Spawned by reports of the current American president’s remarks on immigration, which included speaking of Haiti and the entire continent of Africa (i.e. some 54 countries and two de facto territories) in terms unbecoming of a human being– much less a president, the national dialogue has returned to an old argument of race theory.  Race says where we are born determines our social value, that persons are inherently worthy or worthless based on their appearance.  It is a simplistic claim: goodness on location.  Acceptance based on appearance, this is as superficially good as it gets.

Incompatible with the unconditional love of God, “who so loved the world” and inconsistent with the gospel of Jesus Christ, still persons claim that the kingdom of God is “white” and is a single country- the United States.   Today, there are those who continue to believe that God sees the world through blue eyes.  They honestly think that God has goldilocks and only spends time with those people who are “just right.”  Clearly, they have their stories mixed up, adding in a bit of fairy tale into sacred writ.  It is obviously self- serving since only those socially colored white have the right to live happily ever after.

So proud is whiteness that it claims that God desires it, needs it, that God’s power is determined by it.  God must be white if God is to be accepted as all- powerful.

Made of earth, it has always struck me as odd that some dirt, some flesh, some people are perceived as inherently better.  “Ashes to ashes, dust to dust…”  Made by the same God, some persons are thought to be created “a little lower than” others.  Not surprisingly, the purpose aligns itself quite neatly with persons who espouse these views and their capitalist goals.  It also matches their will and supports the idea that they are God’s gift to the world.  Thanks but no thanks, Jesus.  What religion is this exactly?

Because the gospel of Jesus Christ will not be racialized. The kingdom of God is not segregated, color- coded, divided up into people groups.  And God is not a Person of color, the trinket of culture, to be accepted if the divine image matches our own.  God is good if God is with us– and not them.  No, God is Spirit and those who worship must worship spiritually and truthfully (John 4.24).  And the truth is, we are not accepted conditionally but gracefully.  “Accept one another, then, just as Christ has accepted you.”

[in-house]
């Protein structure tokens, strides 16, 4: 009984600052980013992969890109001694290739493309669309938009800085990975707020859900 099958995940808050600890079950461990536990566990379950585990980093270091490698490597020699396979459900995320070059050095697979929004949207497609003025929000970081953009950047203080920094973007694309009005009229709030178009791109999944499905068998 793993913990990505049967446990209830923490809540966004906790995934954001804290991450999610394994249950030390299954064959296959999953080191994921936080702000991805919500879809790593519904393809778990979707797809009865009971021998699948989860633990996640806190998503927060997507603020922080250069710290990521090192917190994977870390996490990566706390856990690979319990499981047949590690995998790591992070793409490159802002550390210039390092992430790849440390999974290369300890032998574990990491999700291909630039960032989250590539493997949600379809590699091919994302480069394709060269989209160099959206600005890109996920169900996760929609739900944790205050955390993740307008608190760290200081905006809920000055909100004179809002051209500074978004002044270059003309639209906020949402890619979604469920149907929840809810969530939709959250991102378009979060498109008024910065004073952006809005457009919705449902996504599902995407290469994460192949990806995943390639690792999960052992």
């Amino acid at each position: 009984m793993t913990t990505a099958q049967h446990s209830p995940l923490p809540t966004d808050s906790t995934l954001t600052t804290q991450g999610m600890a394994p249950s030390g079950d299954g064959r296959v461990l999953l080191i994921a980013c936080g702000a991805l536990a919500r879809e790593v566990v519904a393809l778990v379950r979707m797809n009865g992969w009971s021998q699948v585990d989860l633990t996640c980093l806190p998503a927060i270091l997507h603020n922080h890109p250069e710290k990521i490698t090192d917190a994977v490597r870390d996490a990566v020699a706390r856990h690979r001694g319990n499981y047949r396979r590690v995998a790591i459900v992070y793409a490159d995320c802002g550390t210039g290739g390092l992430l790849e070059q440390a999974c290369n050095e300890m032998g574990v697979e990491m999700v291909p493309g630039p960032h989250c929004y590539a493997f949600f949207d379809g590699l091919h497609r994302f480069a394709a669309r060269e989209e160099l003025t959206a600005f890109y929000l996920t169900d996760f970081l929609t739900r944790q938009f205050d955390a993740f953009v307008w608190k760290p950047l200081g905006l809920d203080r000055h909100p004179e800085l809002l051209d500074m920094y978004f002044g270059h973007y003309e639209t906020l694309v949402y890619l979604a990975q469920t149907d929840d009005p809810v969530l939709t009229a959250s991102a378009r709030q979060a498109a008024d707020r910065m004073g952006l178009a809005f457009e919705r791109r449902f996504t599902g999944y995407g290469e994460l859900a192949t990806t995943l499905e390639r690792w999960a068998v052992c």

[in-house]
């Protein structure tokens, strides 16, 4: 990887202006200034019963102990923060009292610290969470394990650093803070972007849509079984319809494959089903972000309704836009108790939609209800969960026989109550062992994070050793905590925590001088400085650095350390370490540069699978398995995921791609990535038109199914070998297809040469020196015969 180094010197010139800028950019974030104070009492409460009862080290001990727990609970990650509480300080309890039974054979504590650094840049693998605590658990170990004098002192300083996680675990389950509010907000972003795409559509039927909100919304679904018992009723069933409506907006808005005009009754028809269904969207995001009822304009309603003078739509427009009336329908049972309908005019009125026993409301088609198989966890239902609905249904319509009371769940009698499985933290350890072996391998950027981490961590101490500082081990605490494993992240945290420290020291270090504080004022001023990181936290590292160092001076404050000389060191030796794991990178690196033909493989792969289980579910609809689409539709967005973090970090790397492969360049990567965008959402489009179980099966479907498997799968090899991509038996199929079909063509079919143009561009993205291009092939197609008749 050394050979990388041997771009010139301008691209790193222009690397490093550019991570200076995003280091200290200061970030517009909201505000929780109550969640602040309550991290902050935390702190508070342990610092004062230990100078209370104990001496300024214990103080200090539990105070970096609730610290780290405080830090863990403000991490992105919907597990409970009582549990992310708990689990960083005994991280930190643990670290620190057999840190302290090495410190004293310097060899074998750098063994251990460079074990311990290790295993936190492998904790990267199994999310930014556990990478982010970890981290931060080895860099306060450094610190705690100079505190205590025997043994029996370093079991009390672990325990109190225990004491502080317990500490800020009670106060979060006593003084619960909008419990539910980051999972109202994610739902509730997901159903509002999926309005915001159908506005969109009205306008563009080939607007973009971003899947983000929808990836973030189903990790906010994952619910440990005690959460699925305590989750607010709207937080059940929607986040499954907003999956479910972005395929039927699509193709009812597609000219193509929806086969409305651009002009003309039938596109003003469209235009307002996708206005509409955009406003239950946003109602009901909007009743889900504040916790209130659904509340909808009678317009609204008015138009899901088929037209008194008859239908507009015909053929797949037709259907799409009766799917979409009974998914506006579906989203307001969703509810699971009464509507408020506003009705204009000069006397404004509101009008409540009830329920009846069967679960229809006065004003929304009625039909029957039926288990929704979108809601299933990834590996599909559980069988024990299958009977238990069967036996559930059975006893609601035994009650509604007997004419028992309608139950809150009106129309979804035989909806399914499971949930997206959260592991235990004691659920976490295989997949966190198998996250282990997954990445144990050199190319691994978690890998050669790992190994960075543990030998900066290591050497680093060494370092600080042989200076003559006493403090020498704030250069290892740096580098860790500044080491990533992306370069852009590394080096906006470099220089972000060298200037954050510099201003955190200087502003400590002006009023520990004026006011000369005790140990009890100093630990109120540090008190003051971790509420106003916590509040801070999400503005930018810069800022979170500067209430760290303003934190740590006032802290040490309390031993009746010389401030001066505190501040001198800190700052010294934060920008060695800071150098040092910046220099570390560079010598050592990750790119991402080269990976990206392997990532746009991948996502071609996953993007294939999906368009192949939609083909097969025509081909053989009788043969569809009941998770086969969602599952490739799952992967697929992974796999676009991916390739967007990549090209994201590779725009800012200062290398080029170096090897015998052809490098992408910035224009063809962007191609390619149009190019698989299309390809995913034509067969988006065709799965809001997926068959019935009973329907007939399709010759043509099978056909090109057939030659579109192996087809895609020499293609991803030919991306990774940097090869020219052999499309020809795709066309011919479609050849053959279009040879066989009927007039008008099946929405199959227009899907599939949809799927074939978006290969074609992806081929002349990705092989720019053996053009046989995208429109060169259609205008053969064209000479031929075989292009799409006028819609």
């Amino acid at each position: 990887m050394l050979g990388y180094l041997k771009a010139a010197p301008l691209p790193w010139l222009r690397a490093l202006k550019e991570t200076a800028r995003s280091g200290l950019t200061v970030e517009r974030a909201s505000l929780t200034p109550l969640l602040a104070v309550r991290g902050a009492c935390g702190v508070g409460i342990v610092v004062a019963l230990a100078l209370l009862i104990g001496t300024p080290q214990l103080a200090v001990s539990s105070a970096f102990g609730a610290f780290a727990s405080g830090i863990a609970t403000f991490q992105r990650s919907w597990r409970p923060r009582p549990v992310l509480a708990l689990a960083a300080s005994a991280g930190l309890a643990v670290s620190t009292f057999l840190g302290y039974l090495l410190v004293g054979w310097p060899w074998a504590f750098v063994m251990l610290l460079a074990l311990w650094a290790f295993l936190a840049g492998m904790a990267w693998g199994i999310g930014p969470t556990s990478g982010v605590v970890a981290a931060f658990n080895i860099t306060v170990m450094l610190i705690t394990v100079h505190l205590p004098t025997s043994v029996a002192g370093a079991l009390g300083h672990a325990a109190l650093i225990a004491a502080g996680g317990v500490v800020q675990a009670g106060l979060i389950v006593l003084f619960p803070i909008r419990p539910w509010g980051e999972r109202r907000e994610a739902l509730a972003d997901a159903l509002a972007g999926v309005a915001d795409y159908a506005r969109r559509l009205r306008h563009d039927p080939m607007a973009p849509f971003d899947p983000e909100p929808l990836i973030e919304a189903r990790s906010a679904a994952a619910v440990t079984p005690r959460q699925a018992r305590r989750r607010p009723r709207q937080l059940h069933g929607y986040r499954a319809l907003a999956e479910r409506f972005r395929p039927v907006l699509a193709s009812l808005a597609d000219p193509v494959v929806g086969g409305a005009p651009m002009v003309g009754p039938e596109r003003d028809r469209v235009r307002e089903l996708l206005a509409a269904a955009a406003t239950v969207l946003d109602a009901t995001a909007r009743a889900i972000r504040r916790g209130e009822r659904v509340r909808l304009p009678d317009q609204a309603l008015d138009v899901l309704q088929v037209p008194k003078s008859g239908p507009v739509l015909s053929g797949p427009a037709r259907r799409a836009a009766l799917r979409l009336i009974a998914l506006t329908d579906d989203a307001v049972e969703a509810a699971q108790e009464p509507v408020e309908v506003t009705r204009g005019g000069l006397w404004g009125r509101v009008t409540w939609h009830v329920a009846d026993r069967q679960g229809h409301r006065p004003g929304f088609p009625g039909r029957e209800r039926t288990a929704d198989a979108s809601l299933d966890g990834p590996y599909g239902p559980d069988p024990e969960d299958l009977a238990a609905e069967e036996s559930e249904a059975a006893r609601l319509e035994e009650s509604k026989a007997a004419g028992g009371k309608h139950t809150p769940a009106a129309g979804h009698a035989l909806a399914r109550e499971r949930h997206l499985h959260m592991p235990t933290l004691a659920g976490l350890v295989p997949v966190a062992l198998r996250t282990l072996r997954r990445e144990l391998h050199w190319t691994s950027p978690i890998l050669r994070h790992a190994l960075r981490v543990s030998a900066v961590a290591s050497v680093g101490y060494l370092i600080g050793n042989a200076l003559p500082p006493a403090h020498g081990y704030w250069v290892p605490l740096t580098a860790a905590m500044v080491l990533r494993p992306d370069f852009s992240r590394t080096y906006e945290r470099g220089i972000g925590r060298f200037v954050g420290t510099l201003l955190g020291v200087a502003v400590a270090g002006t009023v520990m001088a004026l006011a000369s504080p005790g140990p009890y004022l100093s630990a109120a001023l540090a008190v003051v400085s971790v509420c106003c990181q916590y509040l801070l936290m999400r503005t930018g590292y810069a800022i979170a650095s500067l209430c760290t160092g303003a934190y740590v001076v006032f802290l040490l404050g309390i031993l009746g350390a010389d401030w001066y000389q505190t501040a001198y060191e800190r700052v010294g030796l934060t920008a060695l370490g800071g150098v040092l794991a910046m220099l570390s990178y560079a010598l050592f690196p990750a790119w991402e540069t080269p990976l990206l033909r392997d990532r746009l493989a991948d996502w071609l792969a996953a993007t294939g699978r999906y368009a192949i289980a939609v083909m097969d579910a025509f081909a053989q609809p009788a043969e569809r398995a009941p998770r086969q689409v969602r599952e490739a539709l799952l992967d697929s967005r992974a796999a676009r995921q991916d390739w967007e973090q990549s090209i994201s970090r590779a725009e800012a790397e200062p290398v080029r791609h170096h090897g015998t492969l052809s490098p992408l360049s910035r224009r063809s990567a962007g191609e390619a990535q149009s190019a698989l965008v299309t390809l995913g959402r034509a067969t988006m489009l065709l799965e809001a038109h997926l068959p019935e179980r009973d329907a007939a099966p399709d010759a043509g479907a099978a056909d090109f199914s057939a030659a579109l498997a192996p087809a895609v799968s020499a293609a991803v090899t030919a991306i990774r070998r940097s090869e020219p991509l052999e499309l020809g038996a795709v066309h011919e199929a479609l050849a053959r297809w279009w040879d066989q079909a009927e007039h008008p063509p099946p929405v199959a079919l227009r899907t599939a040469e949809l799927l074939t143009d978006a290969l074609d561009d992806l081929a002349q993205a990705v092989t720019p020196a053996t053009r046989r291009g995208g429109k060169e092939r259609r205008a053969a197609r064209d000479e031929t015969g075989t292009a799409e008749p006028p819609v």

Here is the church

“Here is the church.

Here is the steeple.

Open the doors

And see all the people.”

Life in community is not as simple and straightforward as this children’s rhyme would lead us to believe.  There is more to the church than the building and more to the building than its members.  Instead, we gather each Sunday to experience the transformative message and ministry of Jesus Christ.  But, we do not come without our own cultural expectations and values of what Christian discipleship, fellowship, worship and ministry should be.

Instead, we bring competing and often, cultural Christs, rooted in our family history, social location and personal relationship with the Divine.  Separating cultural identity from Christian identity, cultural values from Christ’s values can be difficult as our faith is expressed through this lens.  But, when our lens becomes the vision or worse still, the image of Christ, what then?  How do we discern between them?

God created the diversity for which we stumble to find words and opportunities to include all people.  Still, conversations centered around culture, community and our Christian values are deep, rich and necessary ones.  Not a simple venture, it is a part of the journey of self- mortification and transformation.  Charles E. Moore writes in Called to Community: The Life Jesus Wants for His People, “Forming community is not just living close to one another.  Prisoners do that.  Rather, community demands personal sacrifice and personal transformation.”   Life in community is not as simple and straightforward as Sunday morning participation.  No, it will require authentic, courageous and intentional change as the Jesus community.

“Here is the church…